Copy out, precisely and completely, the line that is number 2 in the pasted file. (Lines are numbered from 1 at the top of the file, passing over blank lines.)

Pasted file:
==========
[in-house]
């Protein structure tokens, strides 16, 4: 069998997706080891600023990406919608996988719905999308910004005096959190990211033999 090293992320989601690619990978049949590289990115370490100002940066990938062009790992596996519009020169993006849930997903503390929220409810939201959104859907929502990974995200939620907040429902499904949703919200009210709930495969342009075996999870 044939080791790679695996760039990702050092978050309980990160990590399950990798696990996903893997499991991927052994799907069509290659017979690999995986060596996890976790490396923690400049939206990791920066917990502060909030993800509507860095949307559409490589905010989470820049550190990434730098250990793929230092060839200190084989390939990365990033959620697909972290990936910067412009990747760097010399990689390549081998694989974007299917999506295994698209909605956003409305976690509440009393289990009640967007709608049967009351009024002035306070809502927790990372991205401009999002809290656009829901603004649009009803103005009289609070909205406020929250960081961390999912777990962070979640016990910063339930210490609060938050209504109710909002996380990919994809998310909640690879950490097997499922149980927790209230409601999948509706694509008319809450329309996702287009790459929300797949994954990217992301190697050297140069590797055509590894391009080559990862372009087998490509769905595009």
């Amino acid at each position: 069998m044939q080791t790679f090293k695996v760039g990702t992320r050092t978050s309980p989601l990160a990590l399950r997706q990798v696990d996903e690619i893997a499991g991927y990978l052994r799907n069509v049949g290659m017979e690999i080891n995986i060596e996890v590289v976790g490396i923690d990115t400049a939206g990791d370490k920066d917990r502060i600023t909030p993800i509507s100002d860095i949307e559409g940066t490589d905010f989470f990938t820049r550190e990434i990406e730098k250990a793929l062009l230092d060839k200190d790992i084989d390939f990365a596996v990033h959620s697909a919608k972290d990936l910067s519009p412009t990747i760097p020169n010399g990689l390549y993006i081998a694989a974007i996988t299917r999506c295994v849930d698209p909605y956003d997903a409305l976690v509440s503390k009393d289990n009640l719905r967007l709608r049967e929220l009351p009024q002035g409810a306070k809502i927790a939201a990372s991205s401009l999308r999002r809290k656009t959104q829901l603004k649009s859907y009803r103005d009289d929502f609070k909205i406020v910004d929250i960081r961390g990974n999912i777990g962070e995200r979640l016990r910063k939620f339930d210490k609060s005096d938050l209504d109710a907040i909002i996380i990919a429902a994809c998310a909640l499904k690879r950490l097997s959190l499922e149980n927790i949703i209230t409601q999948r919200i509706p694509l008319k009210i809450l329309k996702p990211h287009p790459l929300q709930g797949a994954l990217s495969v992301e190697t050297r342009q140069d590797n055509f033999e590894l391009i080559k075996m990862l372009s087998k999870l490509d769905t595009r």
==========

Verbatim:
């Protein structure tokens, strides 16, 4: 069998997706080891600023990406919608996988719905999308910004005096959190990211033999 090293992320989601690619990978049949590289990115370490100002940066990938062009790992596996519009020169993006849930997903503390929220409810939201959104859907929502990974995200939620907040429902499904949703919200009210709930495969342009075996999870 044939080791790679695996760039990702050092978050309980990160990590399950990798696990996903893997499991991927052994799907069509290659017979690999995986060596996890976790490396923690400049939206990791920066917990502060909030993800509507860095949307559409490589905010989470820049550190990434730098250990793929230092060839200190084989390939990365990033959620697909972290990936910067412009990747760097010399990689390549081998694989974007299917999506295994698209909605956003409305976690509440009393289990009640967007709608049967009351009024002035306070809502927790990372991205401009999002809290656009829901603004649009009803103005009289609070909205406020929250960081961390999912777990962070979640016990910063339930210490609060938050209504109710909002996380990919994809998310909640690879950490097997499922149980927790209230409601999948509706694509008319809450329309996702287009790459929300797949994954990217992301190697050297140069590797055509590894391009080559990862372009087998490509769905595009």